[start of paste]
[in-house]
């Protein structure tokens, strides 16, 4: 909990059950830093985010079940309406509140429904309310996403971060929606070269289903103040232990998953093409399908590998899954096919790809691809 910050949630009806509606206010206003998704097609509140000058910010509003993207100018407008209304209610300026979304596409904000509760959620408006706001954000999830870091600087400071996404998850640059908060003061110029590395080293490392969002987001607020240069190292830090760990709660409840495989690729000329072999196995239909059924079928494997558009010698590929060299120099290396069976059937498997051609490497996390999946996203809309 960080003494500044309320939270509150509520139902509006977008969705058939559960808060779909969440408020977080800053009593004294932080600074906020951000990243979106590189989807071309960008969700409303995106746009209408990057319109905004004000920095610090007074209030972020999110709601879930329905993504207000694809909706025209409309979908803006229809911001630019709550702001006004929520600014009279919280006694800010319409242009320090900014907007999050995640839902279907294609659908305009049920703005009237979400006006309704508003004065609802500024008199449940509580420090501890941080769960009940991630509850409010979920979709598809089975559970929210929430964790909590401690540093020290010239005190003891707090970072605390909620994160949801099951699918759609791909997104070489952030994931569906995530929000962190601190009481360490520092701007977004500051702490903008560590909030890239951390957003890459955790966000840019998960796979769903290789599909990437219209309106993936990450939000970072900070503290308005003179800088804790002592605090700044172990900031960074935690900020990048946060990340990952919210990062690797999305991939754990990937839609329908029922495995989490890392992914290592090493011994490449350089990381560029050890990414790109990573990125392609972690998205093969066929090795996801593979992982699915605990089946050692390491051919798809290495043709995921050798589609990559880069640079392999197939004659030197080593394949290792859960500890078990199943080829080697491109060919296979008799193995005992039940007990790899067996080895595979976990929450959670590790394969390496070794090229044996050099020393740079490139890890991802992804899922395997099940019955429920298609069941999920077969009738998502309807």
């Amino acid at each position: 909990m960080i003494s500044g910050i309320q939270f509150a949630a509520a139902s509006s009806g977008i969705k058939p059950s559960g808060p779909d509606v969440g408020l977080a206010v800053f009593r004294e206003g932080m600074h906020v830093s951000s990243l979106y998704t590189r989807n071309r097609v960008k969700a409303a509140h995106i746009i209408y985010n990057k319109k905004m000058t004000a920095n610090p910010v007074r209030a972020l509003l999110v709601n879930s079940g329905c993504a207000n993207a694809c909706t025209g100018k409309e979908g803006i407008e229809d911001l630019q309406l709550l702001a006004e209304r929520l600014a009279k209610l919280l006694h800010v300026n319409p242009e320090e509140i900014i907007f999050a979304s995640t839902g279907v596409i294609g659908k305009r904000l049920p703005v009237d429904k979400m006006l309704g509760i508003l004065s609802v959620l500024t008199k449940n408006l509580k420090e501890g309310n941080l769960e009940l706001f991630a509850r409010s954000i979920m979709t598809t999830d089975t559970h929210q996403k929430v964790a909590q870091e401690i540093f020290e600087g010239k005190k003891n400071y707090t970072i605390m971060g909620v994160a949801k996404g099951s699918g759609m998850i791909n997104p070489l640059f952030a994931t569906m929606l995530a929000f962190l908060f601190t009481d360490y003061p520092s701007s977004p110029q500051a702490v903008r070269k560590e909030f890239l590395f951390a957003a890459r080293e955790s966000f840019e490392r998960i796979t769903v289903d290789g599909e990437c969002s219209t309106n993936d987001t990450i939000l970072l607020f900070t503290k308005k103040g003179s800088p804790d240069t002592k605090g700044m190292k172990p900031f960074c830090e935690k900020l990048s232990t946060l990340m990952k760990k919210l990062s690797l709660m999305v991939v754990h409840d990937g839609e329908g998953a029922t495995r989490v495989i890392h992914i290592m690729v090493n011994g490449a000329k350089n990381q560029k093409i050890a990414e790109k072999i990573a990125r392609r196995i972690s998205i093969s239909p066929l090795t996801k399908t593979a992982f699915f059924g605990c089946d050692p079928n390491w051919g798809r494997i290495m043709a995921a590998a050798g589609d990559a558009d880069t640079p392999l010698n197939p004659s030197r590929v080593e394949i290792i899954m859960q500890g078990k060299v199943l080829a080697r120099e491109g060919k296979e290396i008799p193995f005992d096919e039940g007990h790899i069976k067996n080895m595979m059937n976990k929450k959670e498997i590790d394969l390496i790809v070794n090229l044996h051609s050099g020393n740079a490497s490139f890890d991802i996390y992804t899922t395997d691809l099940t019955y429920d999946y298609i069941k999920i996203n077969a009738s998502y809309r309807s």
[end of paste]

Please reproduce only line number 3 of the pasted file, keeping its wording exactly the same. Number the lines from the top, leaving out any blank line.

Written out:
């Amino acid at each position: 909990m960080i003494s500044g910050i309320q939270f509150a949630a509520a139902s509006s009806g977008i969705k058939p059950s559960g808060p779909d509606v969440g408020l977080a206010v800053f009593r004294e206003g932080m600074h906020v830093s951000s990243l979106y998704t590189r989807n071309r097609v960008k969700a409303a509140h995106i746009i209408y985010n990057k319109k905004m000058t004000a920095n610090p910010v007074r209030a972020l509003l999110v709601n879930s079940g329905c993504a207000n993207a694809c909706t025209g100018k409309e979908g803006i407008e229809d911001l630019q309406l709550l702001a006004e209304r929520l600014a009279k209610l919280l006694h800010v300026n319409p242009e320090e509140i900014i907007f999050a979304s995640t839902g279907v596409i294609g659908k305009r904000l049920p703005v009237d429904k979400m006006l309704g509760i508003l004065s609802v959620l500024t008199k449940n408006l509580k420090e501890g309310n941080l769960e009940l706001f991630a509850r409010s954000i979920m979709t598809t999830d089975t559970h929210q996403k929430v964790a909590q870091e401690i540093f020290e600087g010239k005190k003891n400071y707090t970072i605390m971060g909620v994160a949801k996404g099951s699918g759609m998850i791909n997104p070489l640059f952030a994931t569906m929606l995530a929000f962190l908060f601190t009481d360490y003061p520092s701007s977004p110029q500051a702490v903008r070269k560590e909030f890239l590395f951390a957003a890459r080293e955790s966000f840019e490392r998960i796979t769903v289903d290789g599909e990437c969002s219209t309106n993936d987001t990450i939000l970072l607020f900070t503290k308005k103040g003179s800088p804790d240069t002592k605090g700044m190292k172990p900031f960074c830090e935690k900020l990048s232990t946060l990340m990952k760990k919210l990062s690797l709660m999305v991939v754990h409840d990937g839609e329908g998953a029922t495995r989490v495989i890392h992914i290592m690729v090493n011994g490449a000329k350089n990381q560029k093409i050890a990414e790109k072999i990573a990125r392609r196995i972690s998205i093969s239909p066929l090795t996801k399908t593979a992982f699915f059924g605990c089946d050692p079928n390491w051919g798809r494997i290495m043709a995921a590998a050798g589609d990559a558009d880069t640079p392999l010698n197939p004659s030197r590929v080593e394949i290792i899954m859960q500890g078990k060299v199943l080829a080697r120099e491109g060919k296979e290396i008799p193995f005992d096919e039940g007990h790899i069976k067996n080895m595979m059937n976990k929450k959670e498997i590790d394969l390496i790809v070794n090229l044996h051609s050099g020393n740079a490497s490139f890890d991802i996390y992804t899922t395997d691809l099940t019955y429920d999946y298609i069941k999920i996203n077969a009738s998502y809309r309807s």